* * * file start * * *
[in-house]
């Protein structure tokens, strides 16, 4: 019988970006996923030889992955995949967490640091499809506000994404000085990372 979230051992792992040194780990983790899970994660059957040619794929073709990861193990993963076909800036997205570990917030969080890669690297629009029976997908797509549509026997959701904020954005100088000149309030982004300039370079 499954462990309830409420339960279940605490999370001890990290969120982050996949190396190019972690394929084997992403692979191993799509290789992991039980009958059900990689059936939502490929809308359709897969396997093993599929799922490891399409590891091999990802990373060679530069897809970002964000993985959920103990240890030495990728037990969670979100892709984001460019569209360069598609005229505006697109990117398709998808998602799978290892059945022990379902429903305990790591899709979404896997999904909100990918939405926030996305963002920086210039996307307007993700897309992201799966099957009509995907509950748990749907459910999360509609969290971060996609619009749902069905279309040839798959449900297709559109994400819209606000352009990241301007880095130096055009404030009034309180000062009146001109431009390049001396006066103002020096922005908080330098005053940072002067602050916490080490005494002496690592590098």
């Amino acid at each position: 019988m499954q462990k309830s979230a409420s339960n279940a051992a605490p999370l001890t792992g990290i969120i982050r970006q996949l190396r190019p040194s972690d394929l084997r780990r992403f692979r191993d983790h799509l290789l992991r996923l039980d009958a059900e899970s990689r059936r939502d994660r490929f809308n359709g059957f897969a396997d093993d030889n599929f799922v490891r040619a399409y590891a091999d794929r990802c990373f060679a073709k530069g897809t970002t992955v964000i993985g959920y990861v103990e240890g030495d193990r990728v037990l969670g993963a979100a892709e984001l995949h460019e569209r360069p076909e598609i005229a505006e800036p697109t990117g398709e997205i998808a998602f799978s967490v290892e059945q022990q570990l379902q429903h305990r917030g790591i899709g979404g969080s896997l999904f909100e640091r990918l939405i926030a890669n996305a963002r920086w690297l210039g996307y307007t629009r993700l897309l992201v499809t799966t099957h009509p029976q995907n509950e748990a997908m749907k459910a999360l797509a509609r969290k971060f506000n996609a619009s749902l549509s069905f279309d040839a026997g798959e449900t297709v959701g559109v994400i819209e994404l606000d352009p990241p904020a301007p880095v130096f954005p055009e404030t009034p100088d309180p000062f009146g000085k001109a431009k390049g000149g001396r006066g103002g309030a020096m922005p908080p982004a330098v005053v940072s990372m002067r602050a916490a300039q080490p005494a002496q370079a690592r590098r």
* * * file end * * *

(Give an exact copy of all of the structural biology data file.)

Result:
[in-house]
């Protein structure tokens, strides 16, 4: 019988970006996923030889992955995949967490640091499809506000994404000085990372 979230051992792992040194780990983790899970994660059957040619794929073709990861193990993963076909800036997205570990917030969080890669690297629009029976997908797509549509026997959701904020954005100088000149309030982004300039370079 499954462990309830409420339960279940605490999370001890990290969120982050996949190396190019972690394929084997992403692979191993799509290789992991039980009958059900990689059936939502490929809308359709897969396997093993599929799922490891399409590891091999990802990373060679530069897809970002964000993985959920103990240890030495990728037990969670979100892709984001460019569209360069598609005229505006697109990117398709998808998602799978290892059945022990379902429903305990790591899709979404896997999904909100990918939405926030996305963002920086210039996307307007993700897309992201799966099957009509995907509950748990749907459910999360509609969290971060996609619009749902069905279309040839798959449900297709559109994400819209606000352009990241301007880095130096055009404030009034309180000062009146001109431009390049001396006066103002020096922005908080330098005053940072002067602050916490080490005494002496690592590098």
């Amino acid at each position: 019988m499954q462990k309830s979230a409420s339960n279940a051992a605490p999370l001890t792992g990290i969120i982050r970006q996949l190396r190019p040194s972690d394929l084997r780990r992403f692979r191993d983790h799509l290789l992991r996923l039980d009958a059900e899970s990689r059936r939502d994660r490929f809308n359709g059957f897969a396997d093993d030889n599929f799922v490891r040619a399409y590891a091999d794929r990802c990373f060679a073709k530069g897809t970002t992955v964000i993985g959920y990861v103990e240890g030495d193990r990728v037990l969670g993963a979100a892709e984001l995949h460019e569209r360069p076909e598609i005229a505006e800036p697109t990117g398709e997205i998808a998602f799978s967490v290892e059945q022990q570990l379902q429903h305990r917030g790591i899709g979404g969080s896997l999904f909100e640091r990918l939405i926030a890669n996305a963002r920086w690297l210039g996307y307007t629009r993700l897309l992201v499809t799966t099957h009509p029976q995907n509950e748990a997908m749907k459910a999360l797509a509609r969290k971060f506000n996609a619009s749902l549509s069905f279309d040839a026997g798959e449900t297709v959701g559109v994400i819209e994404l606000d352009p990241p904020a301007p880095v130096f954005p055009e404030t009034p100088d309180p000062f009146g000085k001109a431009k390049g000149g001396r006066g103002g309030a020096m922005p908080p982004a330098v005053v940072s990372m002067r602050a916490a300039q080490p005494a002496q370079a690592r590098r």